Hot tips for the hospitality industry on how to survive COVID 19 (from those in the know)

ByThe Cocktail Lovers

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As bars and restaurants in New York, Los Angeles, Washington join France, Italy and Spain in being told to temporarily close their doors due to concerns over coronavirus, there’s no denying that there are tough times ahead for the hospitality industry.

But there is hope.

China are three months ahead of the rest of us on this. And the ever clever, forward-thinking team at Hope & Sesame have used this time to devise a number of resourceful ways for independent F&B businesses to survive during these worrying times. Check out their tips below:

The Hope & Sesame COVID 19 Survival Guide

We understand that it’s incredibly difficult for stand alone F&B establishments during the COVID 19 outbreak around the world. Many countries are on lock down and bars and restaurants are no longer allowed have dine-in customers, resulting in an immediate halt in incoming cash flow. With no foreseeable reopening dates, all of us will face problems of: rent due, salary, perishable goods, tax and a whole of other issues. 

We are a cocktail bar & cafe/restaurant based in Guangzhou, China. Towards the end of the January this year, China went into full lock-down. All businesses were forced to close, with residential buildings not allowing any visitors, and the government basically telling all of us to stay at home and halt travel. That was incredible difficult for us running two F&B establishments – especially me and my partner who are the sole investors of the businesses, with all of the expenses coming from our own pockets. Facing this uphill battle, we did everything in our power to stay afloat, and now that almost two months have passed, we are slowly coming out on top.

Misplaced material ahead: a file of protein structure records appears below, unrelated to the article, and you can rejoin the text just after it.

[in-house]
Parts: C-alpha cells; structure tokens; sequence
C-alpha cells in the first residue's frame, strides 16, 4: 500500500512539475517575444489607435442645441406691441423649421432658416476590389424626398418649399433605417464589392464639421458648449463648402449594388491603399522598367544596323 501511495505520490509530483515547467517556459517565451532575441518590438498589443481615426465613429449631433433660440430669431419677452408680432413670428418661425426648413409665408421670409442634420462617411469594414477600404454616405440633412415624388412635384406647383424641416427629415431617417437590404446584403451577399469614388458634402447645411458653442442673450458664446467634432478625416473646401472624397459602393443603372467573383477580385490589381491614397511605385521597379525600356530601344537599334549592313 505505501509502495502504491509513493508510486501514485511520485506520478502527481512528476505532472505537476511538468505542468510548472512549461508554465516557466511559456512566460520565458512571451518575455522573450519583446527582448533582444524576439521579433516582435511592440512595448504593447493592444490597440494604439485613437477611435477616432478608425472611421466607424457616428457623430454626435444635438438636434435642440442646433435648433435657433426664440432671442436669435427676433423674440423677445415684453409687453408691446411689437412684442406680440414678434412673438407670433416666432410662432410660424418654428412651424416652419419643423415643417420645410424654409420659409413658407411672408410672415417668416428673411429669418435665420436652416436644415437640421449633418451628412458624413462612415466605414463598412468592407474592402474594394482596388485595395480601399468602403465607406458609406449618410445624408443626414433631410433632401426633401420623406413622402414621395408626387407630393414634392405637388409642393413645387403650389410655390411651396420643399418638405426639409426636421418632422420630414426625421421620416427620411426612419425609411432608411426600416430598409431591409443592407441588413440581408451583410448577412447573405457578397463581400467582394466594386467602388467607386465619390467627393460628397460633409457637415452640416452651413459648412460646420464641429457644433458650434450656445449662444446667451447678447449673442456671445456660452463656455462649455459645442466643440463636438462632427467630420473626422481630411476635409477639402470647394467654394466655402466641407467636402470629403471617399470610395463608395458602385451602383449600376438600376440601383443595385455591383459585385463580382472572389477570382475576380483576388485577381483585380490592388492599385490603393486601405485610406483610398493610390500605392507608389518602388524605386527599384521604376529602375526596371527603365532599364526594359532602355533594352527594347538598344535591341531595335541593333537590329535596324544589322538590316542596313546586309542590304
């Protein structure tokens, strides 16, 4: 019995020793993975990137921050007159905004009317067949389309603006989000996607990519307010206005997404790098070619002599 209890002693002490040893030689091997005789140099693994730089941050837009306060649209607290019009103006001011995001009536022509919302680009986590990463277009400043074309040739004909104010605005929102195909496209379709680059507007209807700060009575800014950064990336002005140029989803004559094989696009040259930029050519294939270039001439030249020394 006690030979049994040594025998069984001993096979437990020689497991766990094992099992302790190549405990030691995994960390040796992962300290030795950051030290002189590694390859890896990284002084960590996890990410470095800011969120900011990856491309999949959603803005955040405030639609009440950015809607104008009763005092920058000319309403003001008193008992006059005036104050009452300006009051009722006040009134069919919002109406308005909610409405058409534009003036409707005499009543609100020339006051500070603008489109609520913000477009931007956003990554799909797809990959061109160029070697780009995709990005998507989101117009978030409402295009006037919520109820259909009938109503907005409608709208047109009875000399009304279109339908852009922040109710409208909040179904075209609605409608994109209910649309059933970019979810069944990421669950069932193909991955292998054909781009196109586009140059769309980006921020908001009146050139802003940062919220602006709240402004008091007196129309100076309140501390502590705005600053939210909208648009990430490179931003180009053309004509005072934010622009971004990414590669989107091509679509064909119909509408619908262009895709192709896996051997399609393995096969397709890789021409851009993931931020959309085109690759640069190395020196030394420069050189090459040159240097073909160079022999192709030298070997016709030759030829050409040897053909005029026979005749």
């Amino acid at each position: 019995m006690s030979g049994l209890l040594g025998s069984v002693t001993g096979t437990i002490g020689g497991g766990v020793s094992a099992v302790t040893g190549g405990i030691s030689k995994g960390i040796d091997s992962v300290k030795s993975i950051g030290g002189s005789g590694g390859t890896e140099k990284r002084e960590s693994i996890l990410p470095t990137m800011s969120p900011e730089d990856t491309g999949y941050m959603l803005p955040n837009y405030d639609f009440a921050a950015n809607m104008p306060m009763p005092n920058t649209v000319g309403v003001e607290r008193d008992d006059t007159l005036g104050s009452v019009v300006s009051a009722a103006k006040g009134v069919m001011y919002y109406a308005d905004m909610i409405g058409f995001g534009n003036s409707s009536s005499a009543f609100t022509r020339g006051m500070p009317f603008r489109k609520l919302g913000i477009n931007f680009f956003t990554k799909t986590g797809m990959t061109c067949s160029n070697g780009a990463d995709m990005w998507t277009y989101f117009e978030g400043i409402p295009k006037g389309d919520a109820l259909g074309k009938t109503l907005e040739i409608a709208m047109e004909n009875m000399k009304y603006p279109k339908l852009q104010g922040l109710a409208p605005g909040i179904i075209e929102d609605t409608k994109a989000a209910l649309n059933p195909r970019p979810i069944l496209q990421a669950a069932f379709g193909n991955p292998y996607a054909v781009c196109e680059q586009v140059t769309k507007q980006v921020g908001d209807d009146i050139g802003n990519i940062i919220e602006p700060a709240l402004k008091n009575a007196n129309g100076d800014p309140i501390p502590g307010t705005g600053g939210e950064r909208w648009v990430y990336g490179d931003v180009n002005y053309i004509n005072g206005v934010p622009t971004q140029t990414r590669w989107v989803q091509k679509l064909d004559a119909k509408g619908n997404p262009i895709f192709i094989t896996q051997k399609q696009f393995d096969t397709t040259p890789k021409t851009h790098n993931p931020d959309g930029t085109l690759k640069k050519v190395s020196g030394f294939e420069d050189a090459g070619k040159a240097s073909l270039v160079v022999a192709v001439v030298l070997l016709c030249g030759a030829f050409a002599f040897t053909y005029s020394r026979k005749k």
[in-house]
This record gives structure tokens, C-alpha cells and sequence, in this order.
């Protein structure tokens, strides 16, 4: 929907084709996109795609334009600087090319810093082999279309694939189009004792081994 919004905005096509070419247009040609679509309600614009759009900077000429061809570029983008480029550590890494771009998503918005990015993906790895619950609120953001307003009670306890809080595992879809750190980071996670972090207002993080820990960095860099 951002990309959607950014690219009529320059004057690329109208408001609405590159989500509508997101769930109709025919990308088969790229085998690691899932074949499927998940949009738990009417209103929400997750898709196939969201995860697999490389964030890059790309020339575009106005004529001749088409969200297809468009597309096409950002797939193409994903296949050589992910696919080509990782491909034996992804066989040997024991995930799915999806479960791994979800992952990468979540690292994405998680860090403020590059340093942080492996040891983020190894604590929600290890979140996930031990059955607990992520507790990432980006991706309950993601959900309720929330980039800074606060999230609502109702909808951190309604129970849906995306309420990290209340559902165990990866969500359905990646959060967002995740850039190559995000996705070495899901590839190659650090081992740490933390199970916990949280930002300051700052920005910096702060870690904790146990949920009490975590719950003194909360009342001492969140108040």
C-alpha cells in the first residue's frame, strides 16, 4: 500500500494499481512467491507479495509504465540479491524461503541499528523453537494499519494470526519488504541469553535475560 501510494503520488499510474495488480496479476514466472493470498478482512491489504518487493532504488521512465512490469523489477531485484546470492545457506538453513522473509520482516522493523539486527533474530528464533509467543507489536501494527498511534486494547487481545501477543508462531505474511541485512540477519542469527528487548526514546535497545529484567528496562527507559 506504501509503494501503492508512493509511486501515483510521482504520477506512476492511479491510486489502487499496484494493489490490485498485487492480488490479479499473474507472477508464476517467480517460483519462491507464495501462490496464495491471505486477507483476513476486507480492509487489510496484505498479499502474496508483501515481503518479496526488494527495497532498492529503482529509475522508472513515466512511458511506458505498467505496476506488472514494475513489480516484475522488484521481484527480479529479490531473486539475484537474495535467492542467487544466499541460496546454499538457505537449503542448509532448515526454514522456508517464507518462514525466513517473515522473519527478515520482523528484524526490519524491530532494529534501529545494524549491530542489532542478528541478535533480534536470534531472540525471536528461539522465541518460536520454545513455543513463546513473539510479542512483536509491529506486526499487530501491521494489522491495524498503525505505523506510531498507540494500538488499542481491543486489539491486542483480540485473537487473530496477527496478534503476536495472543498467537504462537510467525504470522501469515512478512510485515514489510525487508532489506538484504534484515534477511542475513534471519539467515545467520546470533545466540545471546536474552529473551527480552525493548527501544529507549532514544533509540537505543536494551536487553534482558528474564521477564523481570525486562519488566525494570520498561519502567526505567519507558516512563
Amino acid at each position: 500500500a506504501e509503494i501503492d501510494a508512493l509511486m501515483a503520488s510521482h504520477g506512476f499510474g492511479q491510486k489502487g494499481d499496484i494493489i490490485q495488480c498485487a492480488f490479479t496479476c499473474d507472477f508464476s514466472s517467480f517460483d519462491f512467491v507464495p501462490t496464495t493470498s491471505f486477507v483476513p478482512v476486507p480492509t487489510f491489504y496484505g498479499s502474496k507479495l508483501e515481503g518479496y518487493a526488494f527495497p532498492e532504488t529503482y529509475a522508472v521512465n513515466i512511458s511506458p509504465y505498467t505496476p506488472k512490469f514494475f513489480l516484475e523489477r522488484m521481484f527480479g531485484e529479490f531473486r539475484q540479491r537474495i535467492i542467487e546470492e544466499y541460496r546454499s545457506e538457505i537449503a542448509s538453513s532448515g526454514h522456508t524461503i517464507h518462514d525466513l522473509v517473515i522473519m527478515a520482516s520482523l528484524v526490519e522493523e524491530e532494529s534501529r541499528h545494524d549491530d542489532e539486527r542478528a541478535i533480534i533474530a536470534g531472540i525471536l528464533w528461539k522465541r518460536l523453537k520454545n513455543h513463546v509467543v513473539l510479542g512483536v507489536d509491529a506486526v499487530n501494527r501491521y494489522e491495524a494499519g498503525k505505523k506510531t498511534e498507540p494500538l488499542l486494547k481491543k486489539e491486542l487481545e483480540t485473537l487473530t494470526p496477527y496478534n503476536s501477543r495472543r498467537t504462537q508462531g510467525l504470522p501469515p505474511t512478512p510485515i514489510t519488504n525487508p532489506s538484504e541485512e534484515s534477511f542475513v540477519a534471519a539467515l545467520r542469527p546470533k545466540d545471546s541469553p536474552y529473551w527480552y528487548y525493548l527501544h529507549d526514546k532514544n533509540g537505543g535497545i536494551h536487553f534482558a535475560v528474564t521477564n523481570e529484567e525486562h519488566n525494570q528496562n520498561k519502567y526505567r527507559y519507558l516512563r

We have managed to come up with strategies and cost-saving practices, allowing us to pay our staff salaries and our rent in full for the past two months. We understand that not making a profit and merely staying alive may not sound like much, but trust us, there’s no better feeling than your staff thanking you for keeping their jobs amidst such a crisis. 

In the following post, we will share with you best practices in order to either bring in alternate revenue stream or to save cost without sacrificing the wellbeing of your business. Hopefully we can shed some light in what will be a very tough and long road ahead for the world of hospitality. 

The number one priority is keeping your staff safe 

  • Try to secure enough face masks for all your staff who will be working. We recommend one per person per shift. We also suggest enough supplies for the next 60 days. 
  • Prepare enough hand sanitizers in your place of work, for any guests (if still allowed) to use, or for delivery guys.
  • Secure at least one thermo thermometer to detect fever. Make sure to take the temperature of all staff before they start work. If they have the slightest fever or show any signs of illness, they must stay home. Don’t risk it.
  • The establishment must be thoroughly sanitised using bleach (ration 1:99) or disinfectant. All tables and chairs must be sprayed and wiped down (using disposable paper towels) every time a guest leaves and you prepare for the next seating. 
  • All staff must wash their hands with sanitising soap for 20 seconds before touching any food or drinks. Do stock up on enough hand lotion as hands tend to get dry after frequent washing.